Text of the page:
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# Design of a 22V∼32V-to-15V DC/DC Power Converter under Input and Load Variations

Zheng Zhang Department of Electrical Engineering and Computer Science, MIT Email: z zhang@mit.edu Submitted on May 16, 2012

Abstract—This report presents the design procedure of a buck converter, which converts a 22V∼32V DC input voltage to a 15V DC output, under a resistive load variation from 1.5Ω to 4.5Ω. Detailed analysis and simulation results, as well as electrical and thermal device speciﬁcations are provided. A voltage-mode PI controller is designed to stabilize the averaged system under input and load variations. The worst-case efﬁciency of this buck converter is above 94.59%.

S Is V1

q(t)

+VD D -

Lo ILo +Vo Ro Co -

ID

I. D ESIGN R EQUIREMENTS The design requirements of the electrical parameters for the buck converter are listed in Table I.
TABLE I D ESIGN R EQUIREMENTS . Input voltage range Input voltage transient limit Output power range Output voltage (static) Output voltage (transient) Output voltage ripple (p-p value) Input current ripple (p-p value, ideal source) Efﬁciency 22 ∼ 32 V 44 V for up to 1 ms 50 ∼ 150 V 15 V±3% 15 V±20% ≤ 100 mV ≤ 100 mA ≥ 88% Fig. 1. Top-level schematic of a buck converter.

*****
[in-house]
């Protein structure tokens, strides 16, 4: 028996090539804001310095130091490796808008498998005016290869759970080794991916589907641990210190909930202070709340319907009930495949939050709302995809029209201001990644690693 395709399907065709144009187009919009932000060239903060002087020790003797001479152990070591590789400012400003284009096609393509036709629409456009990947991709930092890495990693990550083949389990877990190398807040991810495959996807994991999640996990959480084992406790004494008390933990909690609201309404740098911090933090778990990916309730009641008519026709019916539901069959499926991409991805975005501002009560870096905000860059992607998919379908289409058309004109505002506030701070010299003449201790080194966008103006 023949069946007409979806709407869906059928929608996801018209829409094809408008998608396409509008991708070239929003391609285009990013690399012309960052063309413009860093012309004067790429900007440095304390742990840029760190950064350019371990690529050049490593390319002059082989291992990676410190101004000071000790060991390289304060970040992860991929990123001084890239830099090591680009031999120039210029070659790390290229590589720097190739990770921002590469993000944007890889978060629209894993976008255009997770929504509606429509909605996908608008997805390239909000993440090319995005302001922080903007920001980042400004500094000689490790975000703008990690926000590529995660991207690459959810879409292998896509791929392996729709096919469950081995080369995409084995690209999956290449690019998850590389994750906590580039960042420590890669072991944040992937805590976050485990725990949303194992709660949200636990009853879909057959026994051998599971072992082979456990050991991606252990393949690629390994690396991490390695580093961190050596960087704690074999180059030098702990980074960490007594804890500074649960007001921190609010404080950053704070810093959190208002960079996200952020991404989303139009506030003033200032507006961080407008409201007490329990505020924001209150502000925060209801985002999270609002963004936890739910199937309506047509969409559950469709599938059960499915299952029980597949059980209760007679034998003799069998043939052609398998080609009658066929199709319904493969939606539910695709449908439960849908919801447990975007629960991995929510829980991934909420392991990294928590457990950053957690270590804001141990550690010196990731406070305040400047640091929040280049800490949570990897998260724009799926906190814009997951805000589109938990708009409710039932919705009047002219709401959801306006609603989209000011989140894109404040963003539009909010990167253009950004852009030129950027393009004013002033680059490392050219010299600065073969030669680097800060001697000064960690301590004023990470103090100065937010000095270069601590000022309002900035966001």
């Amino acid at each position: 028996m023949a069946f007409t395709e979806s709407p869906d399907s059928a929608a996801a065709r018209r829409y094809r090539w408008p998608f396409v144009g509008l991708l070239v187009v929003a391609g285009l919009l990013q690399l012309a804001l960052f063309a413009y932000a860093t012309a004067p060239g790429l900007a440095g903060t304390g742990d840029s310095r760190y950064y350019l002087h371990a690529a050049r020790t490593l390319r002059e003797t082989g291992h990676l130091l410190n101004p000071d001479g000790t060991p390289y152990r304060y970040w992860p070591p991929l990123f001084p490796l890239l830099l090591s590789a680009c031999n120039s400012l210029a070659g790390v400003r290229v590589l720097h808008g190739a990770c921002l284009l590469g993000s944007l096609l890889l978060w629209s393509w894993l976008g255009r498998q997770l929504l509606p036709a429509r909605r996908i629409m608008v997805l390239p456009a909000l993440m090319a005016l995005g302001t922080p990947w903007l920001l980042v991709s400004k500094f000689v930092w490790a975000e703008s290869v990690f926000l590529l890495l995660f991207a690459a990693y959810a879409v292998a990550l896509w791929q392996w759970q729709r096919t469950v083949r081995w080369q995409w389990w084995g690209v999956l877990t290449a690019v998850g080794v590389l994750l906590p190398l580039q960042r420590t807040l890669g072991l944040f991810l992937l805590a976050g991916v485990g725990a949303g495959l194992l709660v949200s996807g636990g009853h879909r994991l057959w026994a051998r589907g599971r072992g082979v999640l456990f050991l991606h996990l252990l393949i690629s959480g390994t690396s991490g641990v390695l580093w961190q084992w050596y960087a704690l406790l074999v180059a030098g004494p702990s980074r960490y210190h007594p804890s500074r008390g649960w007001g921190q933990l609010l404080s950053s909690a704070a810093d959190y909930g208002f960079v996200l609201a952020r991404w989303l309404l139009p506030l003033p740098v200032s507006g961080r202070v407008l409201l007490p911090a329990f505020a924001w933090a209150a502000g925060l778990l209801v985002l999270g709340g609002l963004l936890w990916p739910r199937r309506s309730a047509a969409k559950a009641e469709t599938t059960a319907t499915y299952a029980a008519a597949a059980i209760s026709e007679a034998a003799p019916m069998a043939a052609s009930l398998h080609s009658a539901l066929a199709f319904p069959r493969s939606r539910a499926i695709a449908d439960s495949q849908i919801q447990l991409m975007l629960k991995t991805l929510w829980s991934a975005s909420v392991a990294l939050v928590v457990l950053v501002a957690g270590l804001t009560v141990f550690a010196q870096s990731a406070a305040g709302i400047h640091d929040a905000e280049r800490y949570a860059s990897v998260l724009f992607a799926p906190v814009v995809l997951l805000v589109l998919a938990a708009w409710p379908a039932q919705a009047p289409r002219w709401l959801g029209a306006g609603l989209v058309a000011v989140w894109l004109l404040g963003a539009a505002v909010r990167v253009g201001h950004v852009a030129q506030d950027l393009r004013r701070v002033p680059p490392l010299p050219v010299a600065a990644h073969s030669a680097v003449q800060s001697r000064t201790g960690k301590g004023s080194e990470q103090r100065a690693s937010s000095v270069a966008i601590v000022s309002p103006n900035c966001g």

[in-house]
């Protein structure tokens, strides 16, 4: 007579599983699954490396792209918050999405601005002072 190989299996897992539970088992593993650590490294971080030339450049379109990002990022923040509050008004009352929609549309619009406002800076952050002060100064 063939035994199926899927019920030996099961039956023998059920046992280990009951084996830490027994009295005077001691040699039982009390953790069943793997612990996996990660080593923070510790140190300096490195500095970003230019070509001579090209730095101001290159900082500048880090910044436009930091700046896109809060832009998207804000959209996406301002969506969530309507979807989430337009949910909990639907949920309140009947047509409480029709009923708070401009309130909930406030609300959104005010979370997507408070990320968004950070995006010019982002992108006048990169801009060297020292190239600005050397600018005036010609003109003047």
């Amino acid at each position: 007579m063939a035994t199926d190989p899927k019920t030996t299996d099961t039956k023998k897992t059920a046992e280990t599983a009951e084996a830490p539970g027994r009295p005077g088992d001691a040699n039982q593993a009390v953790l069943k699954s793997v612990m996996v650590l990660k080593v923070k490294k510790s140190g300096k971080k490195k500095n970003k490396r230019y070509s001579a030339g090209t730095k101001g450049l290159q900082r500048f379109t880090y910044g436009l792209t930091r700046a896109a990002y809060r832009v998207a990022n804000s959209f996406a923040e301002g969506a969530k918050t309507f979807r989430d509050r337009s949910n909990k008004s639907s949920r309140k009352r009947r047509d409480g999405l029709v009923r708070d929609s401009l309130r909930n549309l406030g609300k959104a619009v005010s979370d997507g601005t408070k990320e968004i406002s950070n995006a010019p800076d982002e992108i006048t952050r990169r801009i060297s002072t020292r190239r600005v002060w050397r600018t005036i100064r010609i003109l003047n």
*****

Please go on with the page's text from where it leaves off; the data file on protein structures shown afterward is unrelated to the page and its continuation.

Besides, it is required that the junction temperature of the power devices should remain sufﬁciently (at least 25◦ C) below the allowable maximum junction temperature, while the ambient temperature is in the range of −20◦ C∼ +50◦ C. It is also required that the temperature rise of inductor should be below 50◦ C. II. T OP -L EVEL D ESIGN V IEW As shown in Fig. 1, assume that the duty ratio of the switch is d and the input DC voltage is V1 , then the output DC voltage can be decided as Vo = dV1 . (1) And the power at the output stage is Po = Vo2 /Ro . (2)

1) The switching frequency shall be high enough, since as fsw gets higher the ripples in iLo and vo become smaller; 2) The switching frequency cannot be arbitrarily high. As fsw increases, the switching losses in the power devices will increases. Meanwhile, the core power loss and loss due to the skin effects also become more signiﬁcant as fsw increases. The following main problems need to be addressed in our design: 1) The output stage should be designed such that the output voltage has small ripples. 2) An input EMI ﬁlter should be added between the switch and the input source, to ensure that the current ﬂowing through the input source has small ripples. 3) The circuit should be designed such that this DC buck converter can work well under load variations from 1.5Ω to 4.5Ω (or vise versa). 4) The power and passive devices and thermal devices should be carefully selected such that designed circuit works well under parasitic and thermal effects. 5) As the input voltage change in the range of 22 ∼ 32 V, the duty ratio d should be tuned according to the input level to ensure Vo stay at 15 V. This requires us to design a feedback controller to form a stable close-loop system such that the output stays at the nominal value. III. C IRCUIT S CHEMATIC D ESIGN A. Output Stage The output stage is designed under two constraints: 1) The inductor Lo should be large enough to make the current rippels of iLo small enough;